San Diego

While washing dishes this afternoon I found my mind drifting back to the words of Susan J. Douglas in her April 28 review [“The New Globetrotters”] of Barbara Ehrenreich and Arlie Russell Hochschild’s Global Woman: Nannies, Maids and Sex Workers in the New Economy:

“All women who employ nannies” she writes, “are not Cruella DeVil; many are frazzled, guilty and hate being made complicit in a system of racial domination. But sometimes they really do not have a choice.” I am reminded of George Herbert Walker Bush declaring that sanctions against South Africa would not work, because American women couldn’t live without their diamonds.

Every woman who refuses to make herself complicit in a system of racial domination does so at a price. Often the price is fairly low–having a messy house, for example. Other times the price is extremely high. I, for one, have chosen not to have children if I am unable to care for them myself. Isn’t this what policy-makers have been preaching to poor women for years?



Columbus, Ohio

Thank you for the most sensible article on torture I’ve seen, Eyal Press’s “In Torture We Trust?” [March 31]. You point out that the “ticking bomb” example is phony, that torture isn’t about saving lives but about reinforcing the belief that your “enemy” is less human than you are, and that the torturer does not come away unscathed.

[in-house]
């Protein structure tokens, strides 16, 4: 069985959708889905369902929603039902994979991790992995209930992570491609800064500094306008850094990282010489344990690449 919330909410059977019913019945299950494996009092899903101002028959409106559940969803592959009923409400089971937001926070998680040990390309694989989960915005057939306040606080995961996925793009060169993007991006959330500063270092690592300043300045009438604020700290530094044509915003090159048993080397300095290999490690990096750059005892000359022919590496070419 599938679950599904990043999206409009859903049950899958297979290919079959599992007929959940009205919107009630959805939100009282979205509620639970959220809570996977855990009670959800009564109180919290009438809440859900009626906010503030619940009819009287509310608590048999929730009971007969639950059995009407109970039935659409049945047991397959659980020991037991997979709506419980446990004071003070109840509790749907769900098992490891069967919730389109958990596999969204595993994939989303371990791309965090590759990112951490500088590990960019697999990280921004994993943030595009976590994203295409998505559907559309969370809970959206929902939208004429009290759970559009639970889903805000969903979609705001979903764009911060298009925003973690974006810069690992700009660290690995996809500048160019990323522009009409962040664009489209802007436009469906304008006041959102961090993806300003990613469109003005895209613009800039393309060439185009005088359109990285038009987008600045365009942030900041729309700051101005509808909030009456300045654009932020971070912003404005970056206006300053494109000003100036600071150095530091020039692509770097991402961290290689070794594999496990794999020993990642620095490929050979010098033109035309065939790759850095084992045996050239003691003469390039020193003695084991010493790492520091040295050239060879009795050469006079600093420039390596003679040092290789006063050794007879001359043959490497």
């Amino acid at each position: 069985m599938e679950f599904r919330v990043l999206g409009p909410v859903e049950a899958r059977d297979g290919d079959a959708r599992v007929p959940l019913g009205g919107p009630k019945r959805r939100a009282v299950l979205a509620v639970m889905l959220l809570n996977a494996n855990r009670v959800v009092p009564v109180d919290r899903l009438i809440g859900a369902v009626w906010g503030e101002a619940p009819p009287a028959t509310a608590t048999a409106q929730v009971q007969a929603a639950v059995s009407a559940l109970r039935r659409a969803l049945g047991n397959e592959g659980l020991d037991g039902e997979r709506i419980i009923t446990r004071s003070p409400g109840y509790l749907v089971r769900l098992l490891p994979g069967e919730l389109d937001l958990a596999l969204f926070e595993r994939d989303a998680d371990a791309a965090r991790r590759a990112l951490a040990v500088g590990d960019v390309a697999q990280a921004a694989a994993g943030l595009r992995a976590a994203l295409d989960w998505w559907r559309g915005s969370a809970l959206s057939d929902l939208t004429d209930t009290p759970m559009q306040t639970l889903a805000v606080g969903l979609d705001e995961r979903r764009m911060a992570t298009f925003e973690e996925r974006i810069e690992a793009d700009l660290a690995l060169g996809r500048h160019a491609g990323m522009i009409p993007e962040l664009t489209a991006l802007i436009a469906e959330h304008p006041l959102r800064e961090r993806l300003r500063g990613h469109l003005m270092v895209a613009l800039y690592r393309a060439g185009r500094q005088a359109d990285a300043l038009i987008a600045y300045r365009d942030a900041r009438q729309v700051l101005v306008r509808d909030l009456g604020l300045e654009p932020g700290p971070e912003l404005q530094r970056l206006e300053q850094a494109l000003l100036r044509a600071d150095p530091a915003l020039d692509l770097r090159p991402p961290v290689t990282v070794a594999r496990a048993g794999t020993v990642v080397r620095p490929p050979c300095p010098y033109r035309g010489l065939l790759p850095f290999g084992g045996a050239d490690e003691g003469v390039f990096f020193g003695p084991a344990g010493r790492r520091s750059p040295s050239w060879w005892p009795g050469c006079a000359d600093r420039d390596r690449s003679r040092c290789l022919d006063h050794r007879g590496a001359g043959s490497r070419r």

Washington, DC

On behalf of the members of TASSC, each of whom is a survivor of torture, I write to thank you for confronting the US government on an issue many seek to ignore. The Nation‘s commitment to truth gives us the courage to keep knocking on the doors and consciences of our world’s leaders.

Torture Abolition and Survivors Support Coalition International


Hope, Me.

With apologies to Calvin Trillin. (Picture Bush, Powell and Cheney in nuns’ habits):

How do you solve a problem like Korea?
How do you stop a nuclear Iran?
Don’t bother to ask us how
Just shut up–we’ll bomb them now
And set up refugees in a Bushistan…